Morton Kondracke is a retired Washington, DC, journalist (Chicago Sun-Times, The New Republic, McLaughlin Group, FoxNews Special Report, Roll Call, Newsweek, Wall Street Journal) now living on Bainbridge Island. He continues to write regularly for (besides PostAlley) RealClearpolitics.com, mainly to advance the cause of political reform.
Democrats should have learned a lesson from the 2020 Congressional races, in which they lost 13 House seats, largely because voters listened to GOP charges that Democrats were “radical socialists,” favored open borders and wanted to defund the police.
The obvious conclusion is that if Republicans take control of either chamber in Congress in 2022, they will not try to do what’s best for American citizens. They will do what Trump tells them, probably starting with trying to undo everything Biden has done during his first two years.
Even though Boehner takes occasional swipes at the Democratic left, his book is (to his credit) more a recounting of the growing extremism of his own party. And he’s not shy about naming names. The worst, in his mind (mistakenly), isn’t Trump. It’s Texas Sen. Ted Cruz, “a miserable son of a bitch.”
In terms of spending on scientific research and development, the US led China $553 billion to $463 billion in 2018, but China’s investment has been growing at more than 15 percent a year, while the US has increased by less than 5 percent annually, meaning that by this year, China likely is ahead.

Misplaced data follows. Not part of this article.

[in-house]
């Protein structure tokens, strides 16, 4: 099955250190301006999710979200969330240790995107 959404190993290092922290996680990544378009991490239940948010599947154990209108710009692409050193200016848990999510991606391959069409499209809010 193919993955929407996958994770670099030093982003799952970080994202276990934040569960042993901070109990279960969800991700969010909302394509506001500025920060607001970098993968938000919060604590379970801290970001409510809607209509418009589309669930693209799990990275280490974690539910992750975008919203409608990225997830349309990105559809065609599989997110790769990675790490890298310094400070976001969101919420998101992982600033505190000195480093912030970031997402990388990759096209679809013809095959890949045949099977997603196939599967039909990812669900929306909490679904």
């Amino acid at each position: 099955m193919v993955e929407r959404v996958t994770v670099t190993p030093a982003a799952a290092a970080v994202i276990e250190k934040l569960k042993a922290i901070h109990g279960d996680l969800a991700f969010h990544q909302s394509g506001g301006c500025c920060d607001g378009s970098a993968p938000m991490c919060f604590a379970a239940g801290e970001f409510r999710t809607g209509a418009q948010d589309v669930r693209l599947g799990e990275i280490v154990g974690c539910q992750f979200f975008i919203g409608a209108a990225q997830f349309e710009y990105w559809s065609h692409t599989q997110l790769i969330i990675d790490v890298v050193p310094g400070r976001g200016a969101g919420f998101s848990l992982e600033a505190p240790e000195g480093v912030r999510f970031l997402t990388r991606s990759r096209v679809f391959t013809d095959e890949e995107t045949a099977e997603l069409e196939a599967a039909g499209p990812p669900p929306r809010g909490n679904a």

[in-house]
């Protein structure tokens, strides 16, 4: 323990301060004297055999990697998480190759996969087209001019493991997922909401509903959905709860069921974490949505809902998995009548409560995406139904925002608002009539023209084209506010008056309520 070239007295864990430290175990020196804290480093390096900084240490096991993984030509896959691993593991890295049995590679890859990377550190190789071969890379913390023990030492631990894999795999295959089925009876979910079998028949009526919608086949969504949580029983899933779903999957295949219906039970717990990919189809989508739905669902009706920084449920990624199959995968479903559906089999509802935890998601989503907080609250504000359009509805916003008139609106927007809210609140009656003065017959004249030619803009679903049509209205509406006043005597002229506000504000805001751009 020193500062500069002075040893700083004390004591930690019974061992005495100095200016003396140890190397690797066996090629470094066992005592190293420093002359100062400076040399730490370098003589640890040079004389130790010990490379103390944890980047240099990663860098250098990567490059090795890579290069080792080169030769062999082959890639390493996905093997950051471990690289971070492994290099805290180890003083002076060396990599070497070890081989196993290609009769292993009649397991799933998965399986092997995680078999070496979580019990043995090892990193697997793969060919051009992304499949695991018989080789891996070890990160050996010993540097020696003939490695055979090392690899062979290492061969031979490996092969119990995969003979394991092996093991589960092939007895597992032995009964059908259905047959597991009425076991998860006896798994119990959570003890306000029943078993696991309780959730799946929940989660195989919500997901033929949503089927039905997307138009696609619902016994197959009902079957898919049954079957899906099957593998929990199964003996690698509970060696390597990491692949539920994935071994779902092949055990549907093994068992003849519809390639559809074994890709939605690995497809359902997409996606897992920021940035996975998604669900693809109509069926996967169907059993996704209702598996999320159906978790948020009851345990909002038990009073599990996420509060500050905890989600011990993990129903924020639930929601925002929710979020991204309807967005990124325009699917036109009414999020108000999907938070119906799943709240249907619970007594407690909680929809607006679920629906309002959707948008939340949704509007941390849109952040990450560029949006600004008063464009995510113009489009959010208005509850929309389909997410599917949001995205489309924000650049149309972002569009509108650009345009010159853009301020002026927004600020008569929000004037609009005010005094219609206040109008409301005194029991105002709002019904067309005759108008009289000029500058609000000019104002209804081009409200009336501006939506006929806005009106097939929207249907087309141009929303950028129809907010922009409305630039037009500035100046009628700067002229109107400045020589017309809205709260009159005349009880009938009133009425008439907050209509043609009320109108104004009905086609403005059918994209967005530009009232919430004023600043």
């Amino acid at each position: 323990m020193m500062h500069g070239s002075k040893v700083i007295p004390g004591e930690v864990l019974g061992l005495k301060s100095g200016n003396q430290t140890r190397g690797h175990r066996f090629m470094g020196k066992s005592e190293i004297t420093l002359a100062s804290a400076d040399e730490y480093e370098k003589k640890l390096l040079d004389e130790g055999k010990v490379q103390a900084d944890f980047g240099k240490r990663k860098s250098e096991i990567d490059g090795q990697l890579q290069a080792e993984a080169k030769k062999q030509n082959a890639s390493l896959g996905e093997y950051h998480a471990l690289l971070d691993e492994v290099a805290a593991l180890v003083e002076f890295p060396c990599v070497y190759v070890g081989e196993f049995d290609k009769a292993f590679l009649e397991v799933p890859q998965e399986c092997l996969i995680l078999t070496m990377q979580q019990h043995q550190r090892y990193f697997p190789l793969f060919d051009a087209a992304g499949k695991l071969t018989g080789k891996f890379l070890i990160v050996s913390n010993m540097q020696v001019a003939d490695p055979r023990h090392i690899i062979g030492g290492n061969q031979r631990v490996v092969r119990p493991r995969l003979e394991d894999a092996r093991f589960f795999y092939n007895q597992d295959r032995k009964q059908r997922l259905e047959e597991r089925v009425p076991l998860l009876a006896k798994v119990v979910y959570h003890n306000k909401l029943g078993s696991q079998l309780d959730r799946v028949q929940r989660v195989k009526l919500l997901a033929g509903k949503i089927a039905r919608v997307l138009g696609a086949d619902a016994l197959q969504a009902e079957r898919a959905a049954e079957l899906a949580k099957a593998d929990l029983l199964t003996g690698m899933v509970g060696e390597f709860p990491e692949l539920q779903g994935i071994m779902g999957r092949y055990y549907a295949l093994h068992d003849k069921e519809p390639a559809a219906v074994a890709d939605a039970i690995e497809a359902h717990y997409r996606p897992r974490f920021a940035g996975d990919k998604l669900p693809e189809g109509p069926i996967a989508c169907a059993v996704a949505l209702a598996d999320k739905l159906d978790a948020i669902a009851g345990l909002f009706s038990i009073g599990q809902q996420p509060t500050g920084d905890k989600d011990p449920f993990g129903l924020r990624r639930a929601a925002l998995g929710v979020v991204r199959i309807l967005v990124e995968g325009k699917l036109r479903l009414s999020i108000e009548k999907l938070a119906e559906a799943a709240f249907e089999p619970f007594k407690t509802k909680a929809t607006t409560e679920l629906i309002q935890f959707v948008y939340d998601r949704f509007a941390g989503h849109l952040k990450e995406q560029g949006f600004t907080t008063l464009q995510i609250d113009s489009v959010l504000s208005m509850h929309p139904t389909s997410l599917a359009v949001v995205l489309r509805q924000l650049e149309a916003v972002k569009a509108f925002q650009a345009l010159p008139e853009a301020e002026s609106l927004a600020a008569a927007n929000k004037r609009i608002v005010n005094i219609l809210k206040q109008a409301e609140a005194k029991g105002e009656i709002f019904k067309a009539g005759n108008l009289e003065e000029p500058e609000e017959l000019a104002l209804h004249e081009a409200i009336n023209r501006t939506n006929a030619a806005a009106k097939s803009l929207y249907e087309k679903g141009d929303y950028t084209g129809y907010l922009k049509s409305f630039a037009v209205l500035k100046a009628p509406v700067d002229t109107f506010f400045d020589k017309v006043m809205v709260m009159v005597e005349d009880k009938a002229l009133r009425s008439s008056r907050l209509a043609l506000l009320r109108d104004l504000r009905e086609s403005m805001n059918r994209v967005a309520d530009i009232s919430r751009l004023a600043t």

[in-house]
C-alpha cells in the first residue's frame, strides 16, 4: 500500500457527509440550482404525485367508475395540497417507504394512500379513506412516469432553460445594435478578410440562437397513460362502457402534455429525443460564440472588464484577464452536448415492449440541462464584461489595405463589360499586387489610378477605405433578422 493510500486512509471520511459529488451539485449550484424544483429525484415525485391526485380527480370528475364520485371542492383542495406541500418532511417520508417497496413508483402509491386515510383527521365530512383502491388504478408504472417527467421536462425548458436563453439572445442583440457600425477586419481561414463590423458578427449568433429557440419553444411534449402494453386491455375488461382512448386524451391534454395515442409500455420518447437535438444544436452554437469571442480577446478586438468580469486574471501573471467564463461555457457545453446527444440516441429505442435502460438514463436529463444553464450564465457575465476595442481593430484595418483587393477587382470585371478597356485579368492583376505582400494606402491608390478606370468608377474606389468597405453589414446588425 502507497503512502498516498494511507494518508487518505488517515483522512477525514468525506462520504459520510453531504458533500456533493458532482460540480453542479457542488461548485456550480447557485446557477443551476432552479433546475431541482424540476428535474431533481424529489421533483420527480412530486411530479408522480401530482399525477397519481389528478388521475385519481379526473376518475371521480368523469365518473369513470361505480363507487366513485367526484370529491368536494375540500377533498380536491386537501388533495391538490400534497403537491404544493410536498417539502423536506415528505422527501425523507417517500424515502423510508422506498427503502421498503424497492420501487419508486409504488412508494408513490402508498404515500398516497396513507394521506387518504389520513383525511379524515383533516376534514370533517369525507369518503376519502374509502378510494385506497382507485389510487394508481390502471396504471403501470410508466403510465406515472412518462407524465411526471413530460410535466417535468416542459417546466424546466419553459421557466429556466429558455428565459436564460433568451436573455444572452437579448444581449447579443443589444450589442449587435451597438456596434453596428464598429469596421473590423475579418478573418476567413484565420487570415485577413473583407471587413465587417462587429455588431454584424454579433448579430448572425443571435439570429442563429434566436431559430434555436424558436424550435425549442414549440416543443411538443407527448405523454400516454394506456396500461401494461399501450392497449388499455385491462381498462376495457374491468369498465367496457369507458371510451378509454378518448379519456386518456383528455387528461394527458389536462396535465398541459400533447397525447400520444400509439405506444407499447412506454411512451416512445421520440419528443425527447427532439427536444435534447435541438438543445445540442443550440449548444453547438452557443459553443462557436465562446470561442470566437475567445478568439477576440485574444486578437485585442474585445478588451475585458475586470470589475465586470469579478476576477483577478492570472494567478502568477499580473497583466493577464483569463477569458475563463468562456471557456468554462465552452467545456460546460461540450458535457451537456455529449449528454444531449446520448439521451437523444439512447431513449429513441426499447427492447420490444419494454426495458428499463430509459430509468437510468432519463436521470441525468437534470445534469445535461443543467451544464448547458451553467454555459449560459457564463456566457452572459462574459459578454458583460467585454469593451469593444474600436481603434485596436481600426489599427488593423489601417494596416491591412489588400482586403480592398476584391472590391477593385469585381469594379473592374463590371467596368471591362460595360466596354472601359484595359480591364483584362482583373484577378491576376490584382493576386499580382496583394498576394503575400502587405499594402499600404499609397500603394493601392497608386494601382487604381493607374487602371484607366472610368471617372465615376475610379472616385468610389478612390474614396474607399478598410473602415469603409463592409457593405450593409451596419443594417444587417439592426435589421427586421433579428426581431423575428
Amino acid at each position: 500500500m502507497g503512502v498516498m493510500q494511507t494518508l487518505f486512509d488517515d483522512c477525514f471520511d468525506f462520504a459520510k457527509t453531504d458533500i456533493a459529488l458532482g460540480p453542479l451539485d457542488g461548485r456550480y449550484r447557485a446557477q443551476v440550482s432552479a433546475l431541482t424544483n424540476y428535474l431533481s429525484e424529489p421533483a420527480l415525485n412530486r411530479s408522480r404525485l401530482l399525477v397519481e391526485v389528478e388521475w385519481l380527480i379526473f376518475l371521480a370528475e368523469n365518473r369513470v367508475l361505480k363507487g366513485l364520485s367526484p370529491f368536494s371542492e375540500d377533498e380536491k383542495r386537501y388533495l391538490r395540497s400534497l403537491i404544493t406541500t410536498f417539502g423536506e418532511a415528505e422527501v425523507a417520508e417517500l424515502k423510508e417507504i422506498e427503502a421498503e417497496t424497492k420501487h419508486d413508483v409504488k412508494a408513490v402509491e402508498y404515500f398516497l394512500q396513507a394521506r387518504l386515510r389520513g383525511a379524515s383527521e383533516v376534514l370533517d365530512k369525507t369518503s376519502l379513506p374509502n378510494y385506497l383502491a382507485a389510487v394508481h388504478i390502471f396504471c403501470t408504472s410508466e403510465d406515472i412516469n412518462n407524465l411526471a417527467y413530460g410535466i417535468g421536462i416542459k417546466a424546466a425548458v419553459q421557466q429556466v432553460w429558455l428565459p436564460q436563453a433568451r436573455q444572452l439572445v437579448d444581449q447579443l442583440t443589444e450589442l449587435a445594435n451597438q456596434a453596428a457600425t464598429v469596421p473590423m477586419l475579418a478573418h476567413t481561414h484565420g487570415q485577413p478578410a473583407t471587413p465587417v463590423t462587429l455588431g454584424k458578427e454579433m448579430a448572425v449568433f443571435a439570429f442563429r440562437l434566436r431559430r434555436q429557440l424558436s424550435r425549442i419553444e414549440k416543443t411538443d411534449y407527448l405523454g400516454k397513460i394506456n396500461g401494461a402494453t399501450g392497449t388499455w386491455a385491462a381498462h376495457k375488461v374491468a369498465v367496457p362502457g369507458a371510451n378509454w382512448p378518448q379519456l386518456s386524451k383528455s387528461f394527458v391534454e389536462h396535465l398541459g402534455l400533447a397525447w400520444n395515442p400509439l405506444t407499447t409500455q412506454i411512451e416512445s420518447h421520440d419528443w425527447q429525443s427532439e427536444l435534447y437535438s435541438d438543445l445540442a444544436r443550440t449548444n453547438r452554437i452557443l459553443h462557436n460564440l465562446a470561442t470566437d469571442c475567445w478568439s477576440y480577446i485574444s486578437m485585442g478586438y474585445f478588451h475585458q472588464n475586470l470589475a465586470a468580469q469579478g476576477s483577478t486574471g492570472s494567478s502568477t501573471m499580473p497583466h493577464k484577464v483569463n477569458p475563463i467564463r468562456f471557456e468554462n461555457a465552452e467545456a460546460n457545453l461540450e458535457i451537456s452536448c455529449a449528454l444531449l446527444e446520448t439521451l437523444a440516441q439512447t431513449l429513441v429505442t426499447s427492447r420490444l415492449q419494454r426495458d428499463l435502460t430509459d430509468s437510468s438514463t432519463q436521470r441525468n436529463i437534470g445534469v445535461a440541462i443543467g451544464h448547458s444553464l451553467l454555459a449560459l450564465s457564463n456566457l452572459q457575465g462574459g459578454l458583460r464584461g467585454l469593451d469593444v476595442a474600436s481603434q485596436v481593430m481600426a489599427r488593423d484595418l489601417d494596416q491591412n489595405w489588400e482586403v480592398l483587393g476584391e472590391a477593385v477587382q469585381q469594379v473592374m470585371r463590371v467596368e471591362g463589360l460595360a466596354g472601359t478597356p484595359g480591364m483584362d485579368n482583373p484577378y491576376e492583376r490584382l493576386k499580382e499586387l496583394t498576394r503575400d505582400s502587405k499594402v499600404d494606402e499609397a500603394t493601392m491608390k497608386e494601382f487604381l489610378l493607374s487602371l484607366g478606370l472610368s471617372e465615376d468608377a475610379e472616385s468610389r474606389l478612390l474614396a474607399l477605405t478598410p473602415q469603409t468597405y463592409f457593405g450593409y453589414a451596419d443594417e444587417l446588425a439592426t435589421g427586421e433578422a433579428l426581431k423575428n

To get his program adopted—and have a chance for Democrats to keep their majorities—I think Biden needs to organize a massive public campaign of persuasion along with his quieter attempts at bipartisan diplomacy.
“To borrow a phrase, Democrats should stand back and stand by; but alas, the idea of a sequel is making the rounds in Washington. In their righteous and proper anger over the Trump Riot and all that led up to it, many Democrats are talking themselves into one more go-round."
Reformers are aware they cannot claim sole credit for 2020’s record voter turnout or the record numbers of early and mail-in votes, since Donald Trump and the COVID pandemic were contributing factors. But reform groups did promote mail voting, defend it against Trump assertions it is rife with fraud, and advise voters not to expect full results on Election Day.